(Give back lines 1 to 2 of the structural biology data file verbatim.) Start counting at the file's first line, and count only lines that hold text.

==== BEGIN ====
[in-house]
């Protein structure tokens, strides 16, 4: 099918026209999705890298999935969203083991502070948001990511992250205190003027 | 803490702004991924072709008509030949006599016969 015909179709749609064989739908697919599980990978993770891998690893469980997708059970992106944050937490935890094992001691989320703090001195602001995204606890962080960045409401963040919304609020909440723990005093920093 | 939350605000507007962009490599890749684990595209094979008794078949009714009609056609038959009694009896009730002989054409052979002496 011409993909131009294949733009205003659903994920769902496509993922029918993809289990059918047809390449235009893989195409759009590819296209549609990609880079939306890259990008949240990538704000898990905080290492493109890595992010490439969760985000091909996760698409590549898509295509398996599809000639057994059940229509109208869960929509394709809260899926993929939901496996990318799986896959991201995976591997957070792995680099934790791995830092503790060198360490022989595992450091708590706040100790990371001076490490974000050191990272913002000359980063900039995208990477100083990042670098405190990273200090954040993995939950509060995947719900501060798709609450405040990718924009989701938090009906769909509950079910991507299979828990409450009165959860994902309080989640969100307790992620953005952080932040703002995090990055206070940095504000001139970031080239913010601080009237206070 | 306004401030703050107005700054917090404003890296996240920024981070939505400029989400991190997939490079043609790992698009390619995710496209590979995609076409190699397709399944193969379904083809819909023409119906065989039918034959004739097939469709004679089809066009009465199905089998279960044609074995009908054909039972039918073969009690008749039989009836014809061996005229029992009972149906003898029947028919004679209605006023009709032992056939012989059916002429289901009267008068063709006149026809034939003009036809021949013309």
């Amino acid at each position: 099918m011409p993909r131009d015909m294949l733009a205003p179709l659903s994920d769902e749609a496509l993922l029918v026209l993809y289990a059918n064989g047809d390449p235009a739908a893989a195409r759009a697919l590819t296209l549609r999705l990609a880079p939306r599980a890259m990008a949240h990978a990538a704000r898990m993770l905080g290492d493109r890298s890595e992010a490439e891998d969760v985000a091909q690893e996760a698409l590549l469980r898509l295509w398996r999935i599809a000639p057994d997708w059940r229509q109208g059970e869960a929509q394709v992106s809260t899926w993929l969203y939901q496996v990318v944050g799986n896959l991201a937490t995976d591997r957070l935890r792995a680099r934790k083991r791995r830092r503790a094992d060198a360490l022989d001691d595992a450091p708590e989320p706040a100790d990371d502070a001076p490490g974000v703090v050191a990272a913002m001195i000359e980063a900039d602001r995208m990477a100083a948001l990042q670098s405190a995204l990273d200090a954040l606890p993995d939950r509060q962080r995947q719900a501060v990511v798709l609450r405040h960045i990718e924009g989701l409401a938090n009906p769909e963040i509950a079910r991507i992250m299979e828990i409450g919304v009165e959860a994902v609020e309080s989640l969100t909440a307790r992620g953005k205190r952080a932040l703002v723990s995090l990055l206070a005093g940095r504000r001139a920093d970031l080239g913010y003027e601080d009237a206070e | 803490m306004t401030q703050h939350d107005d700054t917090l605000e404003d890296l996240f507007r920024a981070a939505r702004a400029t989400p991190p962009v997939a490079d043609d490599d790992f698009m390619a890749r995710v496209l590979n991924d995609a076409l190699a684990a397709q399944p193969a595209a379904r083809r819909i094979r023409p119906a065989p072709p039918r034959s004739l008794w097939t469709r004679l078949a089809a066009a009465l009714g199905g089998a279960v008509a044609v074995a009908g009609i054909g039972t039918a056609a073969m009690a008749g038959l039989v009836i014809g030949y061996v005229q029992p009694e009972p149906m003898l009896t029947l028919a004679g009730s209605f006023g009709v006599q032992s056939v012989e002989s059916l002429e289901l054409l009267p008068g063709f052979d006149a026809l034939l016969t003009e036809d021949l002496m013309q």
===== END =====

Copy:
[in-house]
């Protein structure tokens, strides 16, 4: 099918026209999705890298999935969203083991502070948001990511992250205190003027 | 803490702004991924072709008509030949006599016969 015909179709749609064989739908697919599980990978993770891998690893469980997708059970992106944050937490935890094992001691989320703090001195602001995204606890962080960045409401963040919304609020909440723990005093920093 | 939350605000507007962009490599890749684990595209094979008794078949009714009609056609038959009694009896009730002989054409052979002496 011409993909131009294949733009205003659903994920769902496509993922029918993809289990059918047809390449235009893989195409759009590819296209549609990609880079939306890259990008949240990538704000898990905080290492493109890595992010490439969760985000091909996760698409590549898509295509398996599809000639057994059940229509109208869960929509394709809260899926993929939901496996990318799986896959991201995976591997957070792995680099934790791995830092503790060198360490022989595992450091708590706040100790990371001076490490974000050191990272913002000359980063900039995208990477100083990042670098405190990273200090954040993995939950509060995947719900501060798709609450405040990718924009989701938090009906769909509950079910991507299979828990409450009165959860994902309080989640969100307790992620953005952080932040703002995090990055206070940095504000001139970031080239913010601080009237206070 | 306004401030703050107005700054917090404003890296996240920024981070939505400029989400991190997939490079043609790992698009390619995710496209590979995609076409190699397709399944193969379904083809819909023409119906065989039918034959004739097939469709004679089809066009009465199905089998279960044609074995009908054909039972039918073969009690008749039989009836014809061996005229029992009972149906003898029947028919004679209605006023009709032992056939012989059916002429289901009267008068063709006149026809034939003009036809021949013309």